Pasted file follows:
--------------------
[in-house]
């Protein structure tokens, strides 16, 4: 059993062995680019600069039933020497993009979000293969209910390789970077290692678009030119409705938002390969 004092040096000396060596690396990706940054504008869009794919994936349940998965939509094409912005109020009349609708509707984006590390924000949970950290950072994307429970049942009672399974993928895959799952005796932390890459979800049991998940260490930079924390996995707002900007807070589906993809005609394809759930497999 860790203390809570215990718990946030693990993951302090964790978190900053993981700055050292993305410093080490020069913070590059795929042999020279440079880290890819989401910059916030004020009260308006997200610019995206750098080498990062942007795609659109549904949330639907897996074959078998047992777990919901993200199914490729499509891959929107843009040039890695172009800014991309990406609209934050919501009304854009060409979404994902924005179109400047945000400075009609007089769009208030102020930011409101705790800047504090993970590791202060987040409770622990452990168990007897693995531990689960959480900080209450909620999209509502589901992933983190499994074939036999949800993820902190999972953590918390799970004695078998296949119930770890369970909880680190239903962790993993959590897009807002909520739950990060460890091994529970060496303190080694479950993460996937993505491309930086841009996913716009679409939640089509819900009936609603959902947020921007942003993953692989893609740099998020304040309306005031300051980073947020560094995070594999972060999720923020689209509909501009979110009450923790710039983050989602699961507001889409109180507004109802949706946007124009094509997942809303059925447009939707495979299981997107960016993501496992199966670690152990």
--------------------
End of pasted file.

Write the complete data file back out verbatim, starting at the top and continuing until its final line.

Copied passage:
[in-house]
């Protein structure tokens, strides 16, 4: 059993062995680019600069039933020497993009979000293969209910390789970077290692678009030119409705938002390969 004092040096000396060596690396990706940054504008869009794919994936349940998965939509094409912005109020009349609708509707984006590390924000949970950290950072994307429970049942009672399974993928895959799952005796932390890459979800049991998940260490930079924390996995707002900007807070589906993809005609394809759930497999 860790203390809570215990718990946030693990993951302090964790978190900053993981700055050292993305410093080490020069913070590059795929042999020279440079880290890819989401910059916030004020009260308006997200610019995206750098080498990062942007795609659109549904949330639907897996074959078998047992777990919901993200199914490729499509891959929107843009040039890695172009800014991309990406609209934050919501009304854009060409979404994902924005179109400047945000400075009609007089769009208030102020930011409101705790800047504090993970590791202060987040409770622990452990168990007897693995531990689960959480900080209450909620999209509502589901992933983190499994074939036999949800993820902190999972953590918390799970004695078998296949119930770890369970909880680190239903962790993993959590897009807002909520739950990060460890091994529970060496303190080694479950993460996937993505491309930086841009996913716009679409939640089509819900009936609603959902947020921007942003993953692989893609740099998020304040309306005031300051980073947020560094995070594999972060999720923020689209509909501009979110009450923790710039983050989602699961507001889409109180507004109802949706946007124009094509997942809303059925447009939707495979299981997107960016993501496992199966670690152990």